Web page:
Weather across the West region was mostly dry this week. A small area of precipitation along the Idaho/Montana border improved conditions enough for a small reduction in abnormal dryness there. Exceptional drought was introduced in and around Roswell, New Mexico this week, due to significant short-term precipitation deficits and warm and windy conditions that have resulted in the loss of topsoil. After a very dry January, high elevation snowpack in parts of the West has begun to drift away from the above-normal values from the start of the new year…
Widespread heavy rain fell this week in southeast Texas, leading to improvements in ongoing moderate drought and abnormal dryness there. Otherwise, the week was mostly dry across the region. Extreme drought developed in parts of northern Louisiana and southern Arkansas and northeast Texas, and some ongoing extreme drought areas expanded in this region as well. There, short-term precipitation deficits worsened, and soil moisture and streamflow decreased. Severe drought expanded in south-central Texas and north of Lubbock, while extreme drought north of Lubbock shrank in coverage due to lessened precipitation deficits there. Widespread extreme drought is ongoing across much of northwest Texas and western Oklahoma, with a narrow strip of exceptional drought present in the western Oklahoma Panhandle and northeast New Mexico. Burn bans remain in effect in parts of the Southern Plains, where the winter wheat crop is also struggling…
At the time of writing (the afternoon of Wednesday, February 2), a large-scale winter storm was causing snow and ice accumulation across much of the southern Great Plains and lower Midwest. Precipitation, both wintry and plain rain, was forecast by the National Weather Service Weather Prediction Center to continue eastward and northeastward through the middle of the weekend, with some heavier precipitation amounts possible, particularly from Alabama northeast to southern Ohio. On Sunday and Monday (February 6-7), mostly dry weather was in the forecast across the contiguous U.S., though some precipitation was expected along the southeastern coast.
For the period from February 8-12, the National Weather Service Climate Prediction Center forecast strongly favored drier than normal weather across much of the West region. Drier weather was also favored from the central and southern Great Plains east to the Atlantic Coast. Wetter than normal weather was favored in south Texas, the northern Great Plains, and northwest Great Lakes. Above-normal precipitation was also favored for this period in most of Alaska. Warmer than normal temperatures were strongly favored along the Pacific Coast, and in the central and northern Great Plains and Upper Midwest. From New Mexico eastward, colder than normal temperatures were favored across the far southern U.S. Colder than normal temperatures were favored in western Alaska, while southeastern Alaska was more likely to see above normal temperatures.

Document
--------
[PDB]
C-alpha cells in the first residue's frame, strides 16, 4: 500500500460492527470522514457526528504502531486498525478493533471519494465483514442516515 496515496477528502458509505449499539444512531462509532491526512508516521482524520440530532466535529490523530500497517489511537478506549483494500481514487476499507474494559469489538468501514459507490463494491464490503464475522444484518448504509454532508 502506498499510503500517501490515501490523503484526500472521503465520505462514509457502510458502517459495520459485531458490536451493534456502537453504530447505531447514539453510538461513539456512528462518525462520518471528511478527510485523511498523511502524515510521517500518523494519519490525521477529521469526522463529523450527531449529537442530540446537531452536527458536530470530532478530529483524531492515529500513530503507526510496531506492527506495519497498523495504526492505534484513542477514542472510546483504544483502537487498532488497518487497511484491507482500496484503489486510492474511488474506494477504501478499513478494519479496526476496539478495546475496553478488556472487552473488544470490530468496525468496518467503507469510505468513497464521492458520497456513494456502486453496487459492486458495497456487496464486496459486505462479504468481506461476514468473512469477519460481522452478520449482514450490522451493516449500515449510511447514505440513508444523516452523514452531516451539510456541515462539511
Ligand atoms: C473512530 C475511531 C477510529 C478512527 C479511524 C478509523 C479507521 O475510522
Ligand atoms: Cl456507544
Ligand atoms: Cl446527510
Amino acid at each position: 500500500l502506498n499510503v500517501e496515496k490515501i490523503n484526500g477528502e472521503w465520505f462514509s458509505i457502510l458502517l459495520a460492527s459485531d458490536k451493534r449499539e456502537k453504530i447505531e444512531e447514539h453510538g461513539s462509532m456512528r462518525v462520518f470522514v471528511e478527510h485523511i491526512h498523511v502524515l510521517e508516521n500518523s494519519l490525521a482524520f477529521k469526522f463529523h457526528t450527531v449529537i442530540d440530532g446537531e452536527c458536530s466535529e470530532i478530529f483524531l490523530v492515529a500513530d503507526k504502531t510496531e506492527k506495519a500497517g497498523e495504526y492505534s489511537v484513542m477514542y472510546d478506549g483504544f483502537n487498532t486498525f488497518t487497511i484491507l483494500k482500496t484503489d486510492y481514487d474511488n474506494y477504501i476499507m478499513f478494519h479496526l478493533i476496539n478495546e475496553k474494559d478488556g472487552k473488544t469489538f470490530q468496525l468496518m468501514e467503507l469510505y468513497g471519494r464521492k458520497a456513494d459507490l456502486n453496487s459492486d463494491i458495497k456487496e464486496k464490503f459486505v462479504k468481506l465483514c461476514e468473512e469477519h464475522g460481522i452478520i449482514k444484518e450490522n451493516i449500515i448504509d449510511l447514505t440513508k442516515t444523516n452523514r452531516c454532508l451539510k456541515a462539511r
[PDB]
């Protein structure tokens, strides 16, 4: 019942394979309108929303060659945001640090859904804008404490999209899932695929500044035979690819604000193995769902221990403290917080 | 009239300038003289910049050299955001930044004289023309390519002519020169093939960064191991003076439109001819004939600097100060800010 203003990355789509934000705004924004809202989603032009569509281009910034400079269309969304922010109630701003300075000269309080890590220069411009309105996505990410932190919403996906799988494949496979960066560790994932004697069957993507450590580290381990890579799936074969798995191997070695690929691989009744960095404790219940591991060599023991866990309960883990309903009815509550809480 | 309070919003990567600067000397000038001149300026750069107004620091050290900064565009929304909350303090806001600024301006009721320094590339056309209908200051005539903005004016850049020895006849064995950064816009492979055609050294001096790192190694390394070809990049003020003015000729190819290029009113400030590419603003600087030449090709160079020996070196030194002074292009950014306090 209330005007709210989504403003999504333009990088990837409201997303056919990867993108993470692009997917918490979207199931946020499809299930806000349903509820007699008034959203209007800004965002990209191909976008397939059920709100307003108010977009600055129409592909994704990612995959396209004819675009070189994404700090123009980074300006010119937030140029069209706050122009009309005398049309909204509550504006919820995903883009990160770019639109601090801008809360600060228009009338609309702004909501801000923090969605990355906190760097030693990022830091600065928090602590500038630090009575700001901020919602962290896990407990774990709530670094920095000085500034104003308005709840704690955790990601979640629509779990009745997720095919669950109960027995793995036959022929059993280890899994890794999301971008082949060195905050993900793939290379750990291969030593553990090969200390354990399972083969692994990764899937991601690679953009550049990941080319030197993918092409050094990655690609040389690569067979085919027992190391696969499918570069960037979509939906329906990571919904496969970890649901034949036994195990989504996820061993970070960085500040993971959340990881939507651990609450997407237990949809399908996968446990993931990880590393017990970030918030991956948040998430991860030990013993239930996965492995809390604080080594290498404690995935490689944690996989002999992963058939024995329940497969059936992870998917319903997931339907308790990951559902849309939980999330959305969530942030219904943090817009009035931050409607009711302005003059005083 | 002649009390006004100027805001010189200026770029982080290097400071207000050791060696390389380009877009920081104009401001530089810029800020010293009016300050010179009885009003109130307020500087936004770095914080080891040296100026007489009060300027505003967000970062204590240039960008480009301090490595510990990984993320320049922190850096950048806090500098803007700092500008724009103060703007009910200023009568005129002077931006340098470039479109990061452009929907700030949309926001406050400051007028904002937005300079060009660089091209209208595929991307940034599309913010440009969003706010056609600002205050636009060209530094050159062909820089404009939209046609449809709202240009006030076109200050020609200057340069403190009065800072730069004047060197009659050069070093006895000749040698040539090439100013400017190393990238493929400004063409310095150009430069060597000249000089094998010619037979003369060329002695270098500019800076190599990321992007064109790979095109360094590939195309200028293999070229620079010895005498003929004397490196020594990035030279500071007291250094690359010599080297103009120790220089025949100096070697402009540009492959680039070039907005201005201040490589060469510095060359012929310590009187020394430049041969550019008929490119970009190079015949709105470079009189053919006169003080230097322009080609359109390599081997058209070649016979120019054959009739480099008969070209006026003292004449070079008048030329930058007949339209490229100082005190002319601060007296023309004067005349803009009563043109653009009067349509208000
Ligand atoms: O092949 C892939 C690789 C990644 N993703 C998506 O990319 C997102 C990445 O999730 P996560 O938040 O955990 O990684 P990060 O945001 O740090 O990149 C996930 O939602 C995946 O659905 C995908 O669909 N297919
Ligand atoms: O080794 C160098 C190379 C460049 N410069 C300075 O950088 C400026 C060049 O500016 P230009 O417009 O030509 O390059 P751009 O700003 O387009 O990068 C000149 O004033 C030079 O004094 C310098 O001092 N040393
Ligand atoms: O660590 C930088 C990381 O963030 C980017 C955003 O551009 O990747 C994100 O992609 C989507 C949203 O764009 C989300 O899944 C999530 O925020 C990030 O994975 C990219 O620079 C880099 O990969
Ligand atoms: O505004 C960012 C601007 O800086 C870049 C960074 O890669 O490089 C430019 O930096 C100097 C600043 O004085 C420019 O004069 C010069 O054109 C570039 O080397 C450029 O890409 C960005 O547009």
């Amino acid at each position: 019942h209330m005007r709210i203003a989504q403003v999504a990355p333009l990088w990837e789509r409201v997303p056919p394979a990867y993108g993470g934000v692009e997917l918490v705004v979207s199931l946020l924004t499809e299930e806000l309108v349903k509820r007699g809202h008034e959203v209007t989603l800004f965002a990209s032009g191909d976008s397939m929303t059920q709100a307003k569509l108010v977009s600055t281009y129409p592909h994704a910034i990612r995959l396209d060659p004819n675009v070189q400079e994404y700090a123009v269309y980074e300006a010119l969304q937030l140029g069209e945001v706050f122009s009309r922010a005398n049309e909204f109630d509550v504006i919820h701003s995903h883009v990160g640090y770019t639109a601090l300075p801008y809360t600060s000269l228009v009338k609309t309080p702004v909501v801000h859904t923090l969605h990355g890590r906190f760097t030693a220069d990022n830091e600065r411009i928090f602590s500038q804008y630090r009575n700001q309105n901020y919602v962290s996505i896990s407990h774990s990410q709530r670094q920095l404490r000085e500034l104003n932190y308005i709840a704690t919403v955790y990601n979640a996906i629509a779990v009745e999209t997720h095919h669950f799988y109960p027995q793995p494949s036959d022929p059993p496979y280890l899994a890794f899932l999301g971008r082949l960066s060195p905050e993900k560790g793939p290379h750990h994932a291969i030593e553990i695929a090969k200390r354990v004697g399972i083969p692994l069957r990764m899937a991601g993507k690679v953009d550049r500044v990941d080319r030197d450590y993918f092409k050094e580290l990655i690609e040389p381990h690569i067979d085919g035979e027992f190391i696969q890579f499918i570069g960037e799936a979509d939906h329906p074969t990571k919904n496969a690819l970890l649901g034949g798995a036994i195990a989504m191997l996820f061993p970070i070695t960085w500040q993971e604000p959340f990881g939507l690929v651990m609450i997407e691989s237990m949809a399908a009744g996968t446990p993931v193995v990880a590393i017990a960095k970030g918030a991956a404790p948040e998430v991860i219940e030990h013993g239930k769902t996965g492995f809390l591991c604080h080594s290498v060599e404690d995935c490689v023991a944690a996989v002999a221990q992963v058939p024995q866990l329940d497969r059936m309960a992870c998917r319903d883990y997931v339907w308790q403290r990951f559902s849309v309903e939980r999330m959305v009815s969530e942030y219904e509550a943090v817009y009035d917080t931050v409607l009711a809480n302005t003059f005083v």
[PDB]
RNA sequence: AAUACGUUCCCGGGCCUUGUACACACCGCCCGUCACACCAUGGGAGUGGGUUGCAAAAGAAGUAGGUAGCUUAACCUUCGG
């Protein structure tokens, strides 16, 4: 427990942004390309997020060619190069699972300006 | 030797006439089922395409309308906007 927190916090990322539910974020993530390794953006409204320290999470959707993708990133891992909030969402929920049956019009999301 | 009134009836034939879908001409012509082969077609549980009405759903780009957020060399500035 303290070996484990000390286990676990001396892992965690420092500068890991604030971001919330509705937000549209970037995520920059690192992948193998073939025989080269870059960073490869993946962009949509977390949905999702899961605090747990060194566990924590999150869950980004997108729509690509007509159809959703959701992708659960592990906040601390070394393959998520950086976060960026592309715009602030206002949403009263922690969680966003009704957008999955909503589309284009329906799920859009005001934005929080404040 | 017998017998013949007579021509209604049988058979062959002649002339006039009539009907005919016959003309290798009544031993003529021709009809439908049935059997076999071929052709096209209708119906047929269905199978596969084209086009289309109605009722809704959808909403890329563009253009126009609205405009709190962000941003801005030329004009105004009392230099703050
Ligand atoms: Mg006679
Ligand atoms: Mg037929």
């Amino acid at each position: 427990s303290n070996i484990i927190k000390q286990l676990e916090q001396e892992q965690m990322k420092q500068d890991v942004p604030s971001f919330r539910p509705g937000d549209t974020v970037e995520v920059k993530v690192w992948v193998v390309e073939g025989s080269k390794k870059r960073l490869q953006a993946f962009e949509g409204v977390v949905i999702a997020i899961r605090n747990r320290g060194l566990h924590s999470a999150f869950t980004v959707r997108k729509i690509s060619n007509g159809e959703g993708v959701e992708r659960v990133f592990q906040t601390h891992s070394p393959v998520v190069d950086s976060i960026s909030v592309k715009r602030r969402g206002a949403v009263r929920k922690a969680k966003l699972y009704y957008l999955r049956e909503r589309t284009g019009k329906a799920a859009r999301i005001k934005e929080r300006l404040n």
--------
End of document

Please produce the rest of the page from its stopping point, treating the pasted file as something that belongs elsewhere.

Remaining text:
From Water Education Colorado (Jerd Smith):
Fifteen years ago, deeply worried that a continued drought on the Colorado River would cause a crisis sooner rather than later, the seven U.S. states that share the river’s flows made a historic agreement to jointly manage reservoirs and share shortages that might arise.
The agreement, known in shorthand as the 2007 interim guidelines, is set to be renegotiated beginning this year, ahead of its expiration in 2026.
Another critical set of agreements, known as the 2019 drought contingency plans, are also being re-examined this year as the crisis on the river deepens.
“We’re about to engage in some very difficult discussions,” said Rebecca Mitchell, director of the Colorado Water Conservation Board and the state’s representative on the Upper Colorado River Commission.
Mitchell’s comments came Jan. 26 at the annual convention of the Colorado Water Congress, which represents hundreds of Colorado water users and utilities, in Aurora.
The Colorado River Basin includes the Upper Basin states of Colorado, New Mexico, Utah and Wyoming, and the Lower Basin states of Arizona, California and Nevada. It also includes 30 tribal nations and Mexico.
“One of the keys to our success is going to be that we are in line with the other basin states and the U.S. Department of the Interior, but that we are also working with other sovereigns and stakeholders to find solutions,” Mitchell said.
Mitchell and others credit the two agreements with keeping the system operational for much of the past 15 years.